It’s officially known as the McDonald Lawrence House, but is probably better known to modern-era Mariettans as the yellow Victorian house with lots of “gingerbread” touches that overlooks busy Whitlock Avenue.
The two-story frame house with multiple verandas dates to around 1870 and is the new residence of Eric and Denise McGhee. Eric is a west Cobb native and owns an electrical contracting company. Denise was raised in Andover, Mass. The two drove past the home each day on the way to work for 15 years, and were intrigued by its appearance, before moving to a Buckhead condo. Then, looking to move back to Cobb, Denise came across the house on a Realtor website and contacted Johnny Sinclair of Harry Norman. The rest, as they say, is history.
THE OLD HOUSE boasts 12-foot ceilings on the main level, seven original fireplaces with the original mantles, four columned porches and handmade triple-sash windows. The 3,386-square foot house also features four bedrooms and three bathrooms.
The house at 267 Whitlock was actually built on the foundation of an earlier house that reportedly was burned by orders of an agent of Union Gen. William Tecumseh Sherman. The kitchen from the original house survives in the basement of the present house.
The home was built for Anna Liza Atkinson Lawrence, the granddaughter of Gov. Charles J. McDonald (1793-1860). Her husband was Robert de Treville Lawrence, son of one of Marietta’s most distinguished residents of the day, Col. Samuel Lawrence (namesake of Lawrence Street in downtown Marietta).
The Treville Lawrences lived with Mrs. Lawrence’s parents, Col. and Mrs. A.S. Atkinson, at their plantation house on Powder Springs Road while the Whitlock Avenue house was under construction. (The Atkinson home is now known as “The McAdoo House” and was the birthplace in 1863 of William Gibbs McAdoo, who went on to serve as Secretary of the Treasury under Woodrow Wilson and as a U.S. Senator from California.)
Meanwhile, the driveway to Gov. McDonald’s estate, known as “Kennesaw Hall,” once opened onto Whitlock directly across from the yellow house. Kennesaw Hall was burned during the Civil War. The yellow house is thought to have been one of the first homes built in Marietta after the war. The Lawrence’s son, McDonald Lawrence, grew up in the yellow house and later was hired by Marietta as its first city engineer.
LAWRENCE DESCENDANTS sold the house in 2005 to Marietta developers Adrian, Ken and Mark Kirk, who had plans of incorporating it as the centerpiece of an upscale subdivision. The surrounding acreage was cleared, but work stalled out when the economy fell into recession. Although vacant, the house was maintained by the Kirks and was used as the host location for the gala party on the opening night of the 2005 Marietta Pilgrimage Home Tour.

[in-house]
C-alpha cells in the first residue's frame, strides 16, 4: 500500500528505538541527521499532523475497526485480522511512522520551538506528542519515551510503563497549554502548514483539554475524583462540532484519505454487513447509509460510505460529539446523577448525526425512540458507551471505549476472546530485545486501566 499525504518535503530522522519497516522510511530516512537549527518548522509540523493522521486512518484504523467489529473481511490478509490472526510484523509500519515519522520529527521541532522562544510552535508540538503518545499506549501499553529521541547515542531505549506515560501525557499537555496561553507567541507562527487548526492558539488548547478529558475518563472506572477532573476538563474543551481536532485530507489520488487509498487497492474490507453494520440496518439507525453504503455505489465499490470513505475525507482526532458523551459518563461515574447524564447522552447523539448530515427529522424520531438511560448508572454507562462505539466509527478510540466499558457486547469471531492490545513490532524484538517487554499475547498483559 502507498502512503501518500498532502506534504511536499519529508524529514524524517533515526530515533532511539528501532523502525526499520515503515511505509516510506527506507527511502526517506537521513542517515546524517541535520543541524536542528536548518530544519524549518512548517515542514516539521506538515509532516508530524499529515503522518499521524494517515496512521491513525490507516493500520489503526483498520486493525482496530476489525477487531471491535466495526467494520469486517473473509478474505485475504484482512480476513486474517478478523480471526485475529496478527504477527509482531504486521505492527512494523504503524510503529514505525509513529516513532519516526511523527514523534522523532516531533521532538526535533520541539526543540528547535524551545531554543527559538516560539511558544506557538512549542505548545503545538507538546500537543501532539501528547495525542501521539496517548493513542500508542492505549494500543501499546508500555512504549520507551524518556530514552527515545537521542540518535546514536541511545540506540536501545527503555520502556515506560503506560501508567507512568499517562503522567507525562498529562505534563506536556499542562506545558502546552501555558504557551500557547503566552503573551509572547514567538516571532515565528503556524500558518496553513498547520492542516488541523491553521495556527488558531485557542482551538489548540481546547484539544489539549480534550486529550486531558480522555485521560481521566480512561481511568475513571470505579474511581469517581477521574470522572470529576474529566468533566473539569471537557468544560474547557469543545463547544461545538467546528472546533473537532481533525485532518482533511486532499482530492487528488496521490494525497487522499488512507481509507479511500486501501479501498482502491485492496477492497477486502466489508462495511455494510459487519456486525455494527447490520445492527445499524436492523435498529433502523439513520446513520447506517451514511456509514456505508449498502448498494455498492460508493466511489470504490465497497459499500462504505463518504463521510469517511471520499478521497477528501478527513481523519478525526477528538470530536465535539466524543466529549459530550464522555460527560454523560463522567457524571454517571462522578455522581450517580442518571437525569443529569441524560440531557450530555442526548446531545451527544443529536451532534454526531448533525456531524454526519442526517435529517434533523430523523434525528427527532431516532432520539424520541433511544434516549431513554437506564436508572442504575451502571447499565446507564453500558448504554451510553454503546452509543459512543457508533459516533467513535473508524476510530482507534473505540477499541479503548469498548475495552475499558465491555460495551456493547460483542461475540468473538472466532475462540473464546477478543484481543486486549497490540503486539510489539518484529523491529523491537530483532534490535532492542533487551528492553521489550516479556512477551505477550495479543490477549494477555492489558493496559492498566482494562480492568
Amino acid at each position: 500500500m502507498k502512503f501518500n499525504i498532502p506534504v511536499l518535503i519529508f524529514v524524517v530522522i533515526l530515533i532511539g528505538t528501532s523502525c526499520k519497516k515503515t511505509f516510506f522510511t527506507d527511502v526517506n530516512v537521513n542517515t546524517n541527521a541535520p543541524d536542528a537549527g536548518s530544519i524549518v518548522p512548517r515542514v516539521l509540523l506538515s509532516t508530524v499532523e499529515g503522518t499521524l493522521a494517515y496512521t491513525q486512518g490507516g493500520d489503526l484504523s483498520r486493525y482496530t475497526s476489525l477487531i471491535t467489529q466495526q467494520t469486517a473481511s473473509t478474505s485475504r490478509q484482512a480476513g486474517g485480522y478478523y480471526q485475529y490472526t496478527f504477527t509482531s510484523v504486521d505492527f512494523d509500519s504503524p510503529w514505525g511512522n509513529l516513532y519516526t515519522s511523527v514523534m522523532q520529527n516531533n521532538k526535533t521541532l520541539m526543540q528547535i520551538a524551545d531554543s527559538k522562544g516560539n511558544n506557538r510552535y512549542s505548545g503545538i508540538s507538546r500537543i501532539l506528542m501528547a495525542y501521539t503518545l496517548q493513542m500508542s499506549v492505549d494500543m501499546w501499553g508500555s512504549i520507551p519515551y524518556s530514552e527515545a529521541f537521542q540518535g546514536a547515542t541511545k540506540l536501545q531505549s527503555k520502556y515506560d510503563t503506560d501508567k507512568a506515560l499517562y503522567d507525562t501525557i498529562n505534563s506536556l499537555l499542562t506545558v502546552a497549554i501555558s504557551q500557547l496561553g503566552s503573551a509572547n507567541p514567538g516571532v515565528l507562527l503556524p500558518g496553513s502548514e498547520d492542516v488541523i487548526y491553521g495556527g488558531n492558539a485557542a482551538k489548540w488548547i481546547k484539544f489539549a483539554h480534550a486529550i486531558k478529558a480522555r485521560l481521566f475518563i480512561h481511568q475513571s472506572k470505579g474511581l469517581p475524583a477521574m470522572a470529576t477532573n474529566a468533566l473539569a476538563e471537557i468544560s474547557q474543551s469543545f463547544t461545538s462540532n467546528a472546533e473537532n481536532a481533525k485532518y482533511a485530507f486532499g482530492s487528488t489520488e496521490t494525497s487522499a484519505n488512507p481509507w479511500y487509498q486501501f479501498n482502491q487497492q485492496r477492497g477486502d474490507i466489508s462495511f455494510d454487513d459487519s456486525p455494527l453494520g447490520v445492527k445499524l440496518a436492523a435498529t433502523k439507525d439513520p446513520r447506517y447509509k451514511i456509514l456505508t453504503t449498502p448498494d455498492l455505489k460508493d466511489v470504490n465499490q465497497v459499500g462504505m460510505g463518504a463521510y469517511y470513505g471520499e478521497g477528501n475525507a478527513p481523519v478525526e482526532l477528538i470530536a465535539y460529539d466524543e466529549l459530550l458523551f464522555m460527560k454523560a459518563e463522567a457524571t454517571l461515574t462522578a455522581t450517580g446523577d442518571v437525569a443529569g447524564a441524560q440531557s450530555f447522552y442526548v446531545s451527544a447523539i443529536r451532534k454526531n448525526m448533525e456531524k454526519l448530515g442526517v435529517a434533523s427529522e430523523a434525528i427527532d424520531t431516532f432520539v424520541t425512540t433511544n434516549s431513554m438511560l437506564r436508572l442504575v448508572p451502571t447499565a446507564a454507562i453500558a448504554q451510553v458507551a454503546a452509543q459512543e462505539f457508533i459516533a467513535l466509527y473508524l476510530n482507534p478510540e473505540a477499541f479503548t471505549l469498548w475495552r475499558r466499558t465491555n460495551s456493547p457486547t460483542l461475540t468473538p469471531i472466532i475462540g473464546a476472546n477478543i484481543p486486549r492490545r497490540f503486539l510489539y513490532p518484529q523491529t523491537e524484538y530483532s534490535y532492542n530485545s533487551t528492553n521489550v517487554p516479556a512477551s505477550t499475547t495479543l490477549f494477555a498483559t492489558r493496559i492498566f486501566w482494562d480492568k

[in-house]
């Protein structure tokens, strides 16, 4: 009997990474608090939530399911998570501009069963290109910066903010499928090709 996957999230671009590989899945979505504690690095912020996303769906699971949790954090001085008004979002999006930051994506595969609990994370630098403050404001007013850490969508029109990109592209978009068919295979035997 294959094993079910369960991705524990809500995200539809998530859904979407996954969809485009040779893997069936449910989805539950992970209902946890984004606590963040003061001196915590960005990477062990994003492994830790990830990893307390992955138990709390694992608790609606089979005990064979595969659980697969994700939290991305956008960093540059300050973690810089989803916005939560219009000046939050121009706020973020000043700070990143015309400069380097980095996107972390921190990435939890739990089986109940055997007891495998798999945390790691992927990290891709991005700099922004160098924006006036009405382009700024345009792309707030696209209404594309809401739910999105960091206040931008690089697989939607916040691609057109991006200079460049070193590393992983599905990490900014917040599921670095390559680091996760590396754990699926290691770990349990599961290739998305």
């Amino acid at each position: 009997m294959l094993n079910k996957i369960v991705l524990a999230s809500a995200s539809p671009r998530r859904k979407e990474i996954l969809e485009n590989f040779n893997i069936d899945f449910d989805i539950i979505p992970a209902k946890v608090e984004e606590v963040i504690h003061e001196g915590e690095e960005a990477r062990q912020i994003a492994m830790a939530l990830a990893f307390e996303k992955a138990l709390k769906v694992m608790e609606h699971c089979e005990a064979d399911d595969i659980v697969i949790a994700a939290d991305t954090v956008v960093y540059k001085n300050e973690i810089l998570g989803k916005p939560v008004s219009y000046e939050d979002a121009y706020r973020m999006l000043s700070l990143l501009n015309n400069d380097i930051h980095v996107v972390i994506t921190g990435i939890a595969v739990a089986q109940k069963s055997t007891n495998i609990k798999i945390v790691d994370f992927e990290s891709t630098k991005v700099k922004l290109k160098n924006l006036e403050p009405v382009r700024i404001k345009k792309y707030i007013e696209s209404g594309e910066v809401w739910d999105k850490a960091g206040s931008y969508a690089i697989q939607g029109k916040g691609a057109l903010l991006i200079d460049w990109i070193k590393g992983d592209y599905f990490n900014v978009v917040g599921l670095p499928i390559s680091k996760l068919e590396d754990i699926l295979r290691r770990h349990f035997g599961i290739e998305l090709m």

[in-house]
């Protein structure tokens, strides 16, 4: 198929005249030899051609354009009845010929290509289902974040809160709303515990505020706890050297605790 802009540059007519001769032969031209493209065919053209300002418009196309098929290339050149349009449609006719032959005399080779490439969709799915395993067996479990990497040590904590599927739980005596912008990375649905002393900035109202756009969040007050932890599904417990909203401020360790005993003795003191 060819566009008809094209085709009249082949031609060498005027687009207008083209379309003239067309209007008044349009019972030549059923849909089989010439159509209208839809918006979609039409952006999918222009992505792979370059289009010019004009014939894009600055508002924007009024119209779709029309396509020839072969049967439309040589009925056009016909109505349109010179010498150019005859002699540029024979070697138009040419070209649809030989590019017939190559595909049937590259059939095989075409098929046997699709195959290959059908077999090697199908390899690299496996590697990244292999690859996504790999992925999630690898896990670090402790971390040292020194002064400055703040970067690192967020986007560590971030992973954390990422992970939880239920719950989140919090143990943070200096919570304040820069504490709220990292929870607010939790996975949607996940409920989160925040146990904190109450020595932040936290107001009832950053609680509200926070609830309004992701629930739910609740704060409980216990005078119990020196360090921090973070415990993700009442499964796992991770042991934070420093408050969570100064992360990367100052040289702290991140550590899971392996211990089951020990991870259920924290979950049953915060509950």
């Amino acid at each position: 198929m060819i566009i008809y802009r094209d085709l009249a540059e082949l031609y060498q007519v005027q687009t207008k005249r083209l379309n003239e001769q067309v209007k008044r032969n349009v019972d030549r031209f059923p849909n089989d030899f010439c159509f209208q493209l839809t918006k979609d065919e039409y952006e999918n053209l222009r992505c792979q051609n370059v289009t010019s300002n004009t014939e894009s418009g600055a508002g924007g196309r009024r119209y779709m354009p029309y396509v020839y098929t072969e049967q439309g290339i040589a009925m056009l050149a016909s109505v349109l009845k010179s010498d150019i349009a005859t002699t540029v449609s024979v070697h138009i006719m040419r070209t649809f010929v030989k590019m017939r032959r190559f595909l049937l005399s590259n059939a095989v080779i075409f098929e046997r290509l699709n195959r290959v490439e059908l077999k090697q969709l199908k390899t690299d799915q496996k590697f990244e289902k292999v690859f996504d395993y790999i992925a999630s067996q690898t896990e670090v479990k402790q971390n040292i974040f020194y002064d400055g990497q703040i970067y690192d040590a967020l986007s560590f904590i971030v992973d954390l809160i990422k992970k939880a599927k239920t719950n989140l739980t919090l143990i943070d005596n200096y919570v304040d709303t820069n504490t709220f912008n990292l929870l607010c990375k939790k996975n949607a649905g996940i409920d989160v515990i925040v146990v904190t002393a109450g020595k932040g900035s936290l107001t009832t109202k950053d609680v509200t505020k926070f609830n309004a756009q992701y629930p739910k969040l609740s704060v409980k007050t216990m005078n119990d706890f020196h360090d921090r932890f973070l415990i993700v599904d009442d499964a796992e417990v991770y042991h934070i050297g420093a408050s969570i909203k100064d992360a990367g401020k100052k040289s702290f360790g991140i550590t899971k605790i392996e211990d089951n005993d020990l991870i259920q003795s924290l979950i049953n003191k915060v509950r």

And Mary Ansley Southerland of W.D. Little Mortgage Corp., which financed the recent sale, told Around Town that she joked with the McGhees that, “Their financing would be contingent on taking meticulous care of the house and sharing it with the community when they can.”
A PORTRAIT of retiring Cobb Superior Court Judge Dorothy Robinson by noted Marietta artist Robert Meredith will be unveiled at an Oct. 4 dedication ceremony in the Ceremonial Courtroom at the Superior Courthouse. The public is invited to the 2:30 p.m. event. Robinson was appointed by Gov. Jimmy Carter as a State Court judge in 1972, thereby becoming the first woman in Georgia to serve as judge in a court of record. And in 1980 she became the first female judge to be elected to the Cobb Superior Court.
THE RETIREMENT PARTY for one of Cobb County’s longest-serving public officials, Cobb Superior Court Judge George Kreeger, will be at 11 a.m. Nov. 12 at the courthouse, according to Superior Court Administrator Tom Charron. Courthouse staff wanted Kreeger’s daughter, who lives in Virginia, to attend, which caused the delay. But Judge Kreeger will begin sitting over drug court on Monday Oct. 1 as a senior judge.
Kreeger grew up in Smyrna, where his father served as mayor, and represented that area in the Georgia House of Representatives from 1969-76. He was appointed as a Cobb State Court judge in 1979 by Gov. George Busbee, then appointed to the Superior Court bench in 1984 by Gov. Joe Frank Harris.
MEDIA from the world round are focusing on the Cobb murder trial of Waseem Daker, accused in the stalking-related 1995 murder of Karmen Smith and the non-fatal stabbing of her young son, Nickolas. Daker is serving as his own attorney during the trial before Superior Court Judge Mary Staley.
MDJ readers have enjoyed gavel-to-gavel coverage each day courtesy of News Editor Kim Isaza. NBC’s “Dateline” is considering an hour-long program on the trial, is sending a reporter down this week and spoke last week with Staley’s staff attorney, Staci Swit Brinson. Other media reporting on the trial have included Fuji TV from Japan, The Fulton Daily Report and the Atlanta newspaper and TV stations.
KENNESAW STATE UNIVERSITY will break ground today for the $3 million Bernard A. Zuckerman Museum of Art next to the Dr. Bobbie Bailey & Family Performance Center. The 9,200-square-foot museum will house the school’s permanent art collection and feature three exhibition galleries, as well as the LeoDelle Lassiter Jolley Foundation Collection Research Center. It will also be home to the Ruth V. Zuckerman Pavilion, a glass atrium devoted to sculptures by Zuckerman’s late wife, a renowned sculptor. KSU’s permanent collection has grown to more than 1,000 items, including works by the likes of Rembrandt Peale and Norman Rockwell.
ATLANTA Mayor Kasim Reed will host a fundraiser from 5:30 to 7:30 p.m. this evening for state Sen. Doug Stoner (D-Smyrna) at The Commerce Club in downtown Atlanta.